50 Understanding Operating Systems, Sixth Edition50 Processor Management (cont'd.) Multithreading using multitasking –For systems with multiple processors, a process can have as many threads as there are CPUs available. The overhead incurred by a thread is minimal. In some cases, it’s actually advantageous to split a single application into multiple threads because the entire program is then much easier to understand. –The creation of threads isn’t as complicated as it may seem. Although each thread has its own stack, all threads belonging to one process share its global variables, heap, and environment strings (Figure 15.3).

51 Understanding Operating Systems, Sixth Edition51 Processor Management (cont'd.)

52 Understanding Operating Systems, Sixth Edition52 Processor Management (cont'd.) Multithreading using multitasking (cont’d) –Multiple threads can present problems because it’s possible for several different threads to modify the same global variable independently of each other. To prevent this, Windows Oss include synchronization mechanisms to give exclusive access to global variables as these multithreaded processes are executed. –The user is modifying s database application. –When the user enters a series of records into the database, the cursor changes into a combination of hourglass and arrow pointer, indicating that a thread is writing the last record to the disk while another thread is accepting new data.

53 Understanding Operating Systems, Sixth Edition53 Processor Management (cont'd.) Multithreading using multitasking (cont’d) –Even as processing is going on, the user can perform other tasks. The concept of overlapped I/O is now occurring on the user’s end, as well as on the computer’s end. –Multithreading is advantageous when doing database searches because data is retrieved faster when the system has several threads of execution that are searching and array simultaneously, especially if each thread has its own CPU.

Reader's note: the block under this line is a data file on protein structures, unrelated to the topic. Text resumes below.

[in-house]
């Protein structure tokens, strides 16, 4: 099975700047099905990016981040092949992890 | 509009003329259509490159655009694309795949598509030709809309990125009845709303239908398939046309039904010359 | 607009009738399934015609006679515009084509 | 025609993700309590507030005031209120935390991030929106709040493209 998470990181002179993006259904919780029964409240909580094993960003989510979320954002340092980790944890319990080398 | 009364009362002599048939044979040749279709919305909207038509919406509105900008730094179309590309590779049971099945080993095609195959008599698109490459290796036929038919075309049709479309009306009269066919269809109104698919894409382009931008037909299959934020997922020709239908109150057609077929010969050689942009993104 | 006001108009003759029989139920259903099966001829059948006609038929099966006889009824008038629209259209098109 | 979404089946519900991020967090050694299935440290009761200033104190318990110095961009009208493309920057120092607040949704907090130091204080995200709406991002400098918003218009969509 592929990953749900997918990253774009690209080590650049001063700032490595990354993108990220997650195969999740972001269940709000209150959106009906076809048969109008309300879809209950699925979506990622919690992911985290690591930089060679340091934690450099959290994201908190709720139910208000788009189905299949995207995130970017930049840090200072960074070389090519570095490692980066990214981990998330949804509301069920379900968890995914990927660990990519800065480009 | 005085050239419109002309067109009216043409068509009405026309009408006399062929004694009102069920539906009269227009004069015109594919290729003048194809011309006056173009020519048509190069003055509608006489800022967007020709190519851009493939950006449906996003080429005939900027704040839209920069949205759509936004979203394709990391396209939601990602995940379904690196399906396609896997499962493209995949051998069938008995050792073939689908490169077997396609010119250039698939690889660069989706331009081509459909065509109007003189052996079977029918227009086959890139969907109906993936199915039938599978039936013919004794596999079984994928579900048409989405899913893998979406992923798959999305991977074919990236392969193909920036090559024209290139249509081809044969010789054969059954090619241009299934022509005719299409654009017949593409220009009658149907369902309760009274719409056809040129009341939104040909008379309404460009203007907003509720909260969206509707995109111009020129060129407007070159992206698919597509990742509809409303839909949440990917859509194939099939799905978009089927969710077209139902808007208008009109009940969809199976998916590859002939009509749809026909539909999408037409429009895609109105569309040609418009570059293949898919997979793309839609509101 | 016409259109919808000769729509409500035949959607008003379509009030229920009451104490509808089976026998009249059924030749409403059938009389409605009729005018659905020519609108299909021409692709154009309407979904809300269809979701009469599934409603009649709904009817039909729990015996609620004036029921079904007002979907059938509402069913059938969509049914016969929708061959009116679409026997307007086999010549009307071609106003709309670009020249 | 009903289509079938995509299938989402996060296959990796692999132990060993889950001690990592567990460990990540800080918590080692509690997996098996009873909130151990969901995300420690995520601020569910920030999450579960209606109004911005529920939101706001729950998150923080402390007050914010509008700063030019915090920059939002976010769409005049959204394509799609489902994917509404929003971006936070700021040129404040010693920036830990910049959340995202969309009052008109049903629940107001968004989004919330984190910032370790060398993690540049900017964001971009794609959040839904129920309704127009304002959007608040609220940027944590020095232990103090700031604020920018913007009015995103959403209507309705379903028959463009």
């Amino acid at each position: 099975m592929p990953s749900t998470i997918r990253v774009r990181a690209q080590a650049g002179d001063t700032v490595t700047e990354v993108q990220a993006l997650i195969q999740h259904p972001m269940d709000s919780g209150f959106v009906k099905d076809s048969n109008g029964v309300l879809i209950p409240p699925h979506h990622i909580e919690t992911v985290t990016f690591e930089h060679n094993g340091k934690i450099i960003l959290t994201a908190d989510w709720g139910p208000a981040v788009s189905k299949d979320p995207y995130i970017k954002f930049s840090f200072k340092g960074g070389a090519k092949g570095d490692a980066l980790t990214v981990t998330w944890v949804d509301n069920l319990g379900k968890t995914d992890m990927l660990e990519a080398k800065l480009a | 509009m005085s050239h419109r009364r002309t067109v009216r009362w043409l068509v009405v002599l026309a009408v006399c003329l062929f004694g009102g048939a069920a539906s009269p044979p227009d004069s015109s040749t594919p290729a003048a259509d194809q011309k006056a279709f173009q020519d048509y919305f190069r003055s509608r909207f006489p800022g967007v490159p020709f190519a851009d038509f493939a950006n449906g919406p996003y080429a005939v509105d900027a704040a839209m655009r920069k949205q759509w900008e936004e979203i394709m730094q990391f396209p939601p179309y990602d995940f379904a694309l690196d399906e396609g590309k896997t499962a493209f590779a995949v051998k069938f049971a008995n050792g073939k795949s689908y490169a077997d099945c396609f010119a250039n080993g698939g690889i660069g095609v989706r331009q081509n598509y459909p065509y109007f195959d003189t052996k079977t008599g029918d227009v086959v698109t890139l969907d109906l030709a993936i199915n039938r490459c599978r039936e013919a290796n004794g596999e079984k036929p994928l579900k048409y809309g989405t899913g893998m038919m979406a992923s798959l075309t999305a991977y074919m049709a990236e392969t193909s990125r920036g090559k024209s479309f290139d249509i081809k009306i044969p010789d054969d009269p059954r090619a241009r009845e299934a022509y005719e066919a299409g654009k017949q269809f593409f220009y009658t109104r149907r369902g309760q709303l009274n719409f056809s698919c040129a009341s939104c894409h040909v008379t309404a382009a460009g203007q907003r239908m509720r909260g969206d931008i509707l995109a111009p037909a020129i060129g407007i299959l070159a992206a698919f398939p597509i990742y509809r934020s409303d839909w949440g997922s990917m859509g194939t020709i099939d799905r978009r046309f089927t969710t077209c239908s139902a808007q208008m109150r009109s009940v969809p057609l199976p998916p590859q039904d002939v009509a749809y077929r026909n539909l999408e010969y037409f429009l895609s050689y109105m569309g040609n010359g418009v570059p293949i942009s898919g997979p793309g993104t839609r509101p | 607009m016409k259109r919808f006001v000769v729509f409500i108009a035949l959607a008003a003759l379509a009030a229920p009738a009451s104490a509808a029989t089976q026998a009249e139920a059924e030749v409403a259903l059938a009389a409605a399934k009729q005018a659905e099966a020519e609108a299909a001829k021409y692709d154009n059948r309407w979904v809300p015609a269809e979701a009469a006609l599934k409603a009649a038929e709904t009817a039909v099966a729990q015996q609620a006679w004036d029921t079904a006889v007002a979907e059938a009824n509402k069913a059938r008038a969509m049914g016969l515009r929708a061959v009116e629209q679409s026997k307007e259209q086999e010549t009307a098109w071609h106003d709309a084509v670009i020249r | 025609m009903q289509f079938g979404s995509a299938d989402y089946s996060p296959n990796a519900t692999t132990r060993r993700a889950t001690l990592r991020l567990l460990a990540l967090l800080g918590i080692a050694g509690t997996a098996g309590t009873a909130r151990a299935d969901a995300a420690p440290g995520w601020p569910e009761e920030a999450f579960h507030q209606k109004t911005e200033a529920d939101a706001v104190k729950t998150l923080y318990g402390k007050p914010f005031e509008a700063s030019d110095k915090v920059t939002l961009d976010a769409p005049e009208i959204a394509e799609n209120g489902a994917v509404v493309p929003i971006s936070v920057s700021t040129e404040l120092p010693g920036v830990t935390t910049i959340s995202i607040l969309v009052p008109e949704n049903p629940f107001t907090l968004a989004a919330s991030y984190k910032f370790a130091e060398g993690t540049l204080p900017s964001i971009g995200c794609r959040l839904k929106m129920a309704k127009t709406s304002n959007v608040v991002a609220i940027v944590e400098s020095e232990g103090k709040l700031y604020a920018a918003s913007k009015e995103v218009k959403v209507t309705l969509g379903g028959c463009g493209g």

54 Understanding Operating Systems, Sixth Edition54 Processor Management (cont'd.) Multithreading using multitasking (cont’d) –Programs written to take advantage of these features must be designed very carefully to minimize contention: Such as when two CPUs attempt to access the same memory location at the same time; Two threads compete for single shared resources, such as a hard disk.

55 Understanding Operating Systems, Sixth Edition55 Device Management The I/O system must accommodate the needs of existing devices – from a single mouse and keyboard to printers, display terminals, disk drives, CD-ROM drives, multimedia devices, and networks. The I/O system provides a uniform high-level interface for executive-level I/O operations and eliminates the need for applications to account for differences among physical devices. It shields the rest of the OS from the details of device manipulation and minimizes and isolates hardware-dependent code.

56 Understanding Operating Systems, Sixth Edition56 Device Management (cont’d) The I/O system in Windows is designed to provide the following: –Multiple installable file systems including FAT, the CD-ROM file system, and NTFS. –Services to make device-driver development as easy as possible yet workable on multiprocessor systems. –Ability for system administrators to add or remove drivers from the system dynamically. –Fast I/O processing while allowing drivers to be written in a high-level language. –Mapped file I/O capabilities for image activation, file caching, and application use.